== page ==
I somehow don’t think Guntit is actually based on your own bands (or maybe….), but the member do fit some rock archetypes. Are you a reader of rock bios? If so, which is your fave?
The name Guntit is taken from a real band. Lale Westvind, Thomas Toye and Laura Perez Harris were all living in New York (Lale’s since moved to Philly) and they started a band. When I heard they were called Guntit I was like, “that’s the best band name ever.” You know, the reason most of us start cartooning is we’re in grade school and we draw our teachers boning or something and our classmates think it’s hilarious so we keep at it. I wanted to make Lale, Tom and Laura chuckle, because they’re some of the coolest people on the planet, so I drew this proto-Band For Life strip and that’s how it started. But all the characters are fictional in the sense that they’re 95% me, a sprinkle of my friends and a sprinkle of observation out in the world. As far as band bios, yeah, I read Come as You Are, the Story of Nirvana when I was a kid and that was a big deal, and Confusion is Next, the Sonic Youth Story. Get in the Van, the Rollins one, is great. I read White Line Fever, by Lemmy, while I was on tour once. That’s a great one for reading in the car cause the type is huge. And Patti Smith’s memoirs. I don’t know if I have a favorite, although the Nirvana one turned me on to a lot of other music. I did very consciously set up a rivalry between Annimal, the drummer in my book, and Linda, the frontwoman. I’ve always hated the Rolling Stones, but I find the rivalry between Richards and Jagger really entertaining in a camp way. So I sprinkled some of that in. But it’s just a fact that bands have conflict. I don’t know if collaboration can exist without conflict.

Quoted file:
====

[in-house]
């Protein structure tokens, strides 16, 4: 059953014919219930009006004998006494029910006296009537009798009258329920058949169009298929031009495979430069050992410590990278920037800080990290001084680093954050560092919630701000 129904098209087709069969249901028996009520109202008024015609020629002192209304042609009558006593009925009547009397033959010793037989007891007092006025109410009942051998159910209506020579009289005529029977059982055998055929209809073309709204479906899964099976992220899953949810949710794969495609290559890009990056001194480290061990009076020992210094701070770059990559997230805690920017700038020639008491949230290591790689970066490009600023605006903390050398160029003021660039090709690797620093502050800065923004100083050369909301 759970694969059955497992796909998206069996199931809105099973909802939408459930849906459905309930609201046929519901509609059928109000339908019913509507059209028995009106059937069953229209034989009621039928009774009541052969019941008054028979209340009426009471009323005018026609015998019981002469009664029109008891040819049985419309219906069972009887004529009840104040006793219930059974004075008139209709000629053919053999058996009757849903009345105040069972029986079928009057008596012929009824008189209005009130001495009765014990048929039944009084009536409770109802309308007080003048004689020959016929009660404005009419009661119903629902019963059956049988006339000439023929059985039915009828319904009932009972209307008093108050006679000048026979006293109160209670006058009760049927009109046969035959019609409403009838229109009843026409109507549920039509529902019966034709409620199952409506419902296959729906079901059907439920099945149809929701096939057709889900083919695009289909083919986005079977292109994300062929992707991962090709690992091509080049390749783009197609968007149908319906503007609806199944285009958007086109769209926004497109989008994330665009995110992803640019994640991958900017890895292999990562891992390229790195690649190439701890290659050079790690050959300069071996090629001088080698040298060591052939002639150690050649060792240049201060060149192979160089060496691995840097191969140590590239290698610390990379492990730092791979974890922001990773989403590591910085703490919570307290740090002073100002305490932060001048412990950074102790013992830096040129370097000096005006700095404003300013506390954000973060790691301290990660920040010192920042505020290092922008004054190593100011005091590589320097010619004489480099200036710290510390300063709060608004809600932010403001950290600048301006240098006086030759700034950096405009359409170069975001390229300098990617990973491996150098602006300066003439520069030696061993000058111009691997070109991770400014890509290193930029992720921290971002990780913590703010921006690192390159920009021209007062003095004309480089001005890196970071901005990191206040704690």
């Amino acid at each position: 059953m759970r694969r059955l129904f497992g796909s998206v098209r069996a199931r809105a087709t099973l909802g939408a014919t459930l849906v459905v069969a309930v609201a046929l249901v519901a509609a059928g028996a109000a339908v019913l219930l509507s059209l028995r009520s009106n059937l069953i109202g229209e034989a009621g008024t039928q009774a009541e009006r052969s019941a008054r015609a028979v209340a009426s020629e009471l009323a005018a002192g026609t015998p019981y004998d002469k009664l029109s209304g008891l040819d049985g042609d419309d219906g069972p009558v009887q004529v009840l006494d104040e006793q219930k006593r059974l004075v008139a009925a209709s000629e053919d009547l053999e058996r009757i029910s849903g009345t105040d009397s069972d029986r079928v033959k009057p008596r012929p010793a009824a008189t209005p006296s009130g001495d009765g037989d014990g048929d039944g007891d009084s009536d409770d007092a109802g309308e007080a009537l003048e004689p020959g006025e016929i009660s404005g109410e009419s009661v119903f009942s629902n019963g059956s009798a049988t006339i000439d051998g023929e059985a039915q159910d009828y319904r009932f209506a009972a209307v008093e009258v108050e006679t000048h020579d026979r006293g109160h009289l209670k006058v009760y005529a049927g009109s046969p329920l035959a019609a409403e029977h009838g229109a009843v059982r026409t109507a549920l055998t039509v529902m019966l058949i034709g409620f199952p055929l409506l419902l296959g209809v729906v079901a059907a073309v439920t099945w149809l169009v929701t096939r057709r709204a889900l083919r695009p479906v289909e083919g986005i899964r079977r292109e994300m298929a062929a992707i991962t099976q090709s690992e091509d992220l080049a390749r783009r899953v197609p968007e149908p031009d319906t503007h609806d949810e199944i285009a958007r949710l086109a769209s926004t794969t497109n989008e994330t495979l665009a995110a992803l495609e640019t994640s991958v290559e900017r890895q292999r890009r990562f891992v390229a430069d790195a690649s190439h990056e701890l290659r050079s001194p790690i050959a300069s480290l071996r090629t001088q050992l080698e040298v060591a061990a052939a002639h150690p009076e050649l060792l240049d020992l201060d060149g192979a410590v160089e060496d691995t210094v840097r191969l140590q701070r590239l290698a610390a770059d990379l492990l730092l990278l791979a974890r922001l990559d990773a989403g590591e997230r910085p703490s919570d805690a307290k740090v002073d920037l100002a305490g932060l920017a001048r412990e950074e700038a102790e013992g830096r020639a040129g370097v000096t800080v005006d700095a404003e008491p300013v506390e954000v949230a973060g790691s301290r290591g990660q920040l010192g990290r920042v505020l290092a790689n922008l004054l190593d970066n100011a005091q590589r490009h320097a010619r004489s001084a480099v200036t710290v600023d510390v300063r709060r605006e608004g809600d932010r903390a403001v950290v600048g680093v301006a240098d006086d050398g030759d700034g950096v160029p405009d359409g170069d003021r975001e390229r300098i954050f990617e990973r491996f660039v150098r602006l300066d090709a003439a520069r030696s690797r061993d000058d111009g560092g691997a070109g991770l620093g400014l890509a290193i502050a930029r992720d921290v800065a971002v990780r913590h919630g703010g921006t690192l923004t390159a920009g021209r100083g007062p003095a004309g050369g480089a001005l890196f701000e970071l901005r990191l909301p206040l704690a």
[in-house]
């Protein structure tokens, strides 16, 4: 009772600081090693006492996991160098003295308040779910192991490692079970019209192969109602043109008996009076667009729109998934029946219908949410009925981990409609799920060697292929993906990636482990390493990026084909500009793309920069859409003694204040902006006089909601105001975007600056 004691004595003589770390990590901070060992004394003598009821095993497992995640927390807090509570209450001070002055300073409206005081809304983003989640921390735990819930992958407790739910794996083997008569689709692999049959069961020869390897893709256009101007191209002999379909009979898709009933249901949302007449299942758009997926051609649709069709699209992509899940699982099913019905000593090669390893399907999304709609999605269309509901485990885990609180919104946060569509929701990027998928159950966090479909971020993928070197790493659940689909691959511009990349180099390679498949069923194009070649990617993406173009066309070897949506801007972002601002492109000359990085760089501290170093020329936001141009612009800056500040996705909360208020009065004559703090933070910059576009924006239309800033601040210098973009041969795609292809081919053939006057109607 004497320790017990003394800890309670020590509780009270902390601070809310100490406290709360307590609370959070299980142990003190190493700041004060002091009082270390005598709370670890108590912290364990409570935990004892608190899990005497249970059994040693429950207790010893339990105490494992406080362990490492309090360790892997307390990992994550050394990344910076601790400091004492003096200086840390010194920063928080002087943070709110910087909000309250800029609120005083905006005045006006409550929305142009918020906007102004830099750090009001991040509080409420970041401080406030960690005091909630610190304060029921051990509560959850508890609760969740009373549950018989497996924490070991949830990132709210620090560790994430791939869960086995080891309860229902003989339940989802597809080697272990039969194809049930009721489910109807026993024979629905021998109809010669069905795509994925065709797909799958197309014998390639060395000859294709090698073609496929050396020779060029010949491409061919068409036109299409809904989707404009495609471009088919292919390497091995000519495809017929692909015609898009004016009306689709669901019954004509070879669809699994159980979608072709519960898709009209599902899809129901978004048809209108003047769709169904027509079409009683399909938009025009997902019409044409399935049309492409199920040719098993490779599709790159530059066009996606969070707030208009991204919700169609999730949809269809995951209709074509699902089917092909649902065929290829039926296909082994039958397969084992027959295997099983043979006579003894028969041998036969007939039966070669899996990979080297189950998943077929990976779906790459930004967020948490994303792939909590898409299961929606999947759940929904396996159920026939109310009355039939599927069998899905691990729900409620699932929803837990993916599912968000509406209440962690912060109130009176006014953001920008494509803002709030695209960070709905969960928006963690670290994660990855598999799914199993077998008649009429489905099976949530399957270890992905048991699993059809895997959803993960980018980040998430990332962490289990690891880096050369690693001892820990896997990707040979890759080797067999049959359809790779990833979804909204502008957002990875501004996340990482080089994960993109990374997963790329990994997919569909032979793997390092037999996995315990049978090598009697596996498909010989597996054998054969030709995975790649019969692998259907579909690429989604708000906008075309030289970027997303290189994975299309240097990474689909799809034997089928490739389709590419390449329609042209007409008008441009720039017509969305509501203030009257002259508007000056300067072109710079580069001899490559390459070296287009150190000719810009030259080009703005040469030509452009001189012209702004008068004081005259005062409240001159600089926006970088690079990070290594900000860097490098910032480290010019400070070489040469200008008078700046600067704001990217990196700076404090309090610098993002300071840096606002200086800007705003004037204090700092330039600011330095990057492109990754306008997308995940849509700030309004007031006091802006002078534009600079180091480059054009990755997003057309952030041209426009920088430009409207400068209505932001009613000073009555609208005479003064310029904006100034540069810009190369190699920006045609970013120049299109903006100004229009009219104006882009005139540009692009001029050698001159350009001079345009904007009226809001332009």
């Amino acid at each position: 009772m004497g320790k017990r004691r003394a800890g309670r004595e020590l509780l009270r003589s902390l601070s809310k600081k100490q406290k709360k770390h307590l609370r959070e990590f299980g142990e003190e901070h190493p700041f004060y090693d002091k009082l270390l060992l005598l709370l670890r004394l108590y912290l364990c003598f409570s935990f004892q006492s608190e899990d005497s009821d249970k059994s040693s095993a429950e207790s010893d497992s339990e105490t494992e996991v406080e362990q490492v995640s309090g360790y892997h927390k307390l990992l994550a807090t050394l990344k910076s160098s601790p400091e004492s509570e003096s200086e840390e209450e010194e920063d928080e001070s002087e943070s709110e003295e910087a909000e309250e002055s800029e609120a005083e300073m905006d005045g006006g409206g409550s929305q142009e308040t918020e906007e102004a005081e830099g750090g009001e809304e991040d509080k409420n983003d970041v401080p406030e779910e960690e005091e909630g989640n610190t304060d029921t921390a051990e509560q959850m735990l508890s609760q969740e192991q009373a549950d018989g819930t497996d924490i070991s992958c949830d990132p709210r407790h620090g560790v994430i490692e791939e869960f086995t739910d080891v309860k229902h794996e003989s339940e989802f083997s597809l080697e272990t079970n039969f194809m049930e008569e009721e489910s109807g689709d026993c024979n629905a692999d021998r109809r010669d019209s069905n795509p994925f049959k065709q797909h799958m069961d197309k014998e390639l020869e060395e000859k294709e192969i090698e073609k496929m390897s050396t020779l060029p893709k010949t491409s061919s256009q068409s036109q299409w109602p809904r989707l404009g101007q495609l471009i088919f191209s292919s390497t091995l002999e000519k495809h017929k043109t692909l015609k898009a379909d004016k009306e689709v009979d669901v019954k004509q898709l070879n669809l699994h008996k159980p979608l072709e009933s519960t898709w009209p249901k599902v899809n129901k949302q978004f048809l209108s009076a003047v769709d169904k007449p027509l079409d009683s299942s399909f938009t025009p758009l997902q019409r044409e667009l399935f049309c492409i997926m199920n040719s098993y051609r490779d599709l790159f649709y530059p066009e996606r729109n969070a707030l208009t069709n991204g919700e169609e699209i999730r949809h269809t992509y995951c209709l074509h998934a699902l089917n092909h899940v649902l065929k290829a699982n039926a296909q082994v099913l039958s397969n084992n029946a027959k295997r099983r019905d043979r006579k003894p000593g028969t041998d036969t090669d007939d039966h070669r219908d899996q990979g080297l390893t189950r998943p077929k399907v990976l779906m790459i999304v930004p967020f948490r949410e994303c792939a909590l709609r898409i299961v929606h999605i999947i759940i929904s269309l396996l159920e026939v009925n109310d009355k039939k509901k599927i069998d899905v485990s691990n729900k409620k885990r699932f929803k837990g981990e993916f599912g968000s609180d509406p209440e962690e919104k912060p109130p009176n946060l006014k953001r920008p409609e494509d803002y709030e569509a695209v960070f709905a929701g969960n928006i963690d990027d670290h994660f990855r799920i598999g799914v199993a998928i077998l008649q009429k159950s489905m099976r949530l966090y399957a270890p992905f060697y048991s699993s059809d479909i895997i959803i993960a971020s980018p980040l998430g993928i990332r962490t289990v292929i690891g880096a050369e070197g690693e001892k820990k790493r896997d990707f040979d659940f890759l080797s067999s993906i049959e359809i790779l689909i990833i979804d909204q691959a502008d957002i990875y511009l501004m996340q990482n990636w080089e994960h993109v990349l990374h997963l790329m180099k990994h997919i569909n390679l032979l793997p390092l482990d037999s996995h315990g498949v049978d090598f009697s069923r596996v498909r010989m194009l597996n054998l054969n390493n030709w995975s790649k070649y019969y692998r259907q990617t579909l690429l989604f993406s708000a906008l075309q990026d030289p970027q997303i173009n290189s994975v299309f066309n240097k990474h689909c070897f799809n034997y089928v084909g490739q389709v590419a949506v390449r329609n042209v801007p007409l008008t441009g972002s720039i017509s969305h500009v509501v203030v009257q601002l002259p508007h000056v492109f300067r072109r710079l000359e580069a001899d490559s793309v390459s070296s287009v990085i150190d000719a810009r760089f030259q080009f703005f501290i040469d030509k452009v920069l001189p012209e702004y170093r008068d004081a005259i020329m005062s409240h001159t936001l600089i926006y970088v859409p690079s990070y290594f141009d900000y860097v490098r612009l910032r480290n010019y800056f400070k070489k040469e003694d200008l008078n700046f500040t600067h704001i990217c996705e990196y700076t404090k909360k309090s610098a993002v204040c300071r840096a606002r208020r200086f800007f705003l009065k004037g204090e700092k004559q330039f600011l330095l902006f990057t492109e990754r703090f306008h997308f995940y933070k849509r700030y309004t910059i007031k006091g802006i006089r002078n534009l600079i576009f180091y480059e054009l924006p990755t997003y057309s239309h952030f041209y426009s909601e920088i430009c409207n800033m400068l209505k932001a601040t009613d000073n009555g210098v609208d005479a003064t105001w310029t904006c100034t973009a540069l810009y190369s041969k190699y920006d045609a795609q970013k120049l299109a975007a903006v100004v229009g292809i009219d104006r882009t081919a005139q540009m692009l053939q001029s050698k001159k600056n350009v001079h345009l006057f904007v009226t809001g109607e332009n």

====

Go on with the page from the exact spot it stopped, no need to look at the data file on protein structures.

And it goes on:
I assume you like hippies and punks, but if you had to choose, which would you take, and body aside, which cultural parts?